The Port Townsend City Council is considering the future of the golf club. (Zach Jablonski/Peninsula Daily News)

The Port Townsend City Council is considering the future of the golf club. (Zach Jablonski/Peninsula Daily News)

Port Townsend to sign 3-year golf course lease

Move buys city time to weigh future uses for property

PORT TOWNSEND — The city-owned golf course will remain a golf course for at least three more years while Port Townsend officials dive deeper into a mix of potential alternative uses for the nearly 60-acre property at the center of town.

The Port Townsend City Council voted unanimously Monday to allow the city manager to sign a three-year lease with one of three vendors who submitted proposals in September to take over operation of the Port Townsend Golf Club when the current lease expires at the end of this year.

Those three years will “buy us some time to explore the alternative-use concepts,” which include everything from preserving the property as open space to using it for affordable housing to continuing golf in one form or another, said Alex Wisniewski, the city’s director of Parks, Recreation and Community Services.

And based on hundreds of comments received in a recent city survey, many residents would be open to some combination of uses, he said.

“It would be great to have everybody win in this community,” said Mayor Michelle Sandoval, “and one of the things about having everybody win is everybody may have to share.”

City staff will now choose among three vendors, all based in Port Townsend, to continue operating the more-than-a-century-old golf club through 2023. They include PT Golf Course Players Club, AA Complete Solutions and Gabriel Tonan Golf Shop, which has managed the club since 2013, when Tonan took over a lease dating back to 1987.

“There was a high level of passion and interest in providing golf to the community,” Wisniewski said in reference to interviews held Oct. 21 with representatives of each vendor.

“But there was a resounding theme that there will be an ongoing challenge to fully cover the expenses associated with paying for irrigation water as well as re-investing in the course, premised on how we crafted the RFP (request for proposals), which was to shift those expenses to the vendor.”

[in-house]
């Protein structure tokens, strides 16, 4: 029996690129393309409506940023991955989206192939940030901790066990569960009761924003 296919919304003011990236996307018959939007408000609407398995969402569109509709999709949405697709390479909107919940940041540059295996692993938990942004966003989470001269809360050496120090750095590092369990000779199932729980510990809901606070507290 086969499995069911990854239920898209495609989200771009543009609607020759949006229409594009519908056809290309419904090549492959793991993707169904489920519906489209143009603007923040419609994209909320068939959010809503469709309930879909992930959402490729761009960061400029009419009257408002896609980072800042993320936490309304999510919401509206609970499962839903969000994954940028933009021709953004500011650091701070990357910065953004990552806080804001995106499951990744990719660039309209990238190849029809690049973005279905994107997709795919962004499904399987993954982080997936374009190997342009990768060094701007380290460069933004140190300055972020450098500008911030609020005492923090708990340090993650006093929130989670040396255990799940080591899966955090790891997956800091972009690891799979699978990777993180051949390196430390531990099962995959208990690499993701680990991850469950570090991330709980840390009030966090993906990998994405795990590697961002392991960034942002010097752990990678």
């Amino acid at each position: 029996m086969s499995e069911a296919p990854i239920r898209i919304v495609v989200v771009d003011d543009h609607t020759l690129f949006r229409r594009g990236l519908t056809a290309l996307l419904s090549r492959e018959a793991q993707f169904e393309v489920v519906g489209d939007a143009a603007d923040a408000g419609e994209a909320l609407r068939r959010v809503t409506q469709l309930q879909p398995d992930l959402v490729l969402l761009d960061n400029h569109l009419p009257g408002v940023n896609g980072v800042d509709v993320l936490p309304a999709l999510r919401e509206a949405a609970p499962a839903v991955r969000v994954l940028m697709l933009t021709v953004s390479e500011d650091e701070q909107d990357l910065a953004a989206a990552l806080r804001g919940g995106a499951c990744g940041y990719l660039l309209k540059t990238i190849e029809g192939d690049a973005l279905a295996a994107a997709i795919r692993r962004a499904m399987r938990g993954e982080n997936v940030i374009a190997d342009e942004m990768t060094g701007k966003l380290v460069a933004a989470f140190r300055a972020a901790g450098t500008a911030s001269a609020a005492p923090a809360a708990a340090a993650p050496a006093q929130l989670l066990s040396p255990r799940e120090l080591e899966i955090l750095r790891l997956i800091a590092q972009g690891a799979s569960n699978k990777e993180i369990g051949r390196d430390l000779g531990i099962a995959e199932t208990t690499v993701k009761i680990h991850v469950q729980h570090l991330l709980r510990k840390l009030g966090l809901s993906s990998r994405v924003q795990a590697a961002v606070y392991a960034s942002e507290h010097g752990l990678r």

The chosen vendor would not necessarily be expected to address the $1.2 million in capital improvements recommended by the National Golf Foundation after its analysis of the club in 2018, Wisniewski said, noting that the city does not have funding to pay for those improvements or subsidize operations.

The question of how to pay for those outstanding costs, as well as costs that might come with converting the property for any combination of other uses, should be central to the conversation about its future use, Sandoval said.

“Wouldn’t it be wonderful if during this three-year period the golf course people who really came out strong … were to gather together with all of those creative ideas from people who want alternative uses and figure out a way to fund these things,” she said.

In his presentation to the City Council, Wisniewski noted that a new source of funding will need to be identified in the next three years regardless of how the property is used. Options include applying for grants from the state Recreation and Conservation Office as well as creation of a voter-approved metropolitan parks district that could raise money through new taxes.

A multi-year effort to form a countywide parks district was suspended indefinitely in 2013. Sandoval said the idea is worth considering again, especially as the city continues to tighten its belt amid an economic slowdown caused by the coronavirus pandemic.

Expressing hope that the pandemic will subside enough in the next three years to allow for in-person community meetings, Sandoval said, “Let’s bring people together in the charrettes that we finally have and say, ‘Hey, what about a metropolitan parks district?’”

She also suggested that a public-private partnership could lend itself to a more financially sustainable future for the property.

The City Council left open the possibility that golf could continue under a new lease after three years if it fits into the community’s desires and makes sense financially. Council member Ariel Speser said she’s hopeful that the vendor chosen to take over in January will see that as an incentive to invest in the property and engage in an ongoing public process.

“I think the door is open for partnership and creativity there,” she said.

Sandoval implored residents on all sides of the issue to come together to solve the key challenge: finding a sustainable funding scheme.

“If you really love the golf course and you really love the pool and you really love all the amenities we have here, we need to be creative,” she said. “Let’s not disengage. Let’s try to figure out how to make this work.”


Jefferson County senior reporter Nicholas Johnson can be reached by phone at 360-417-3509 or by email at

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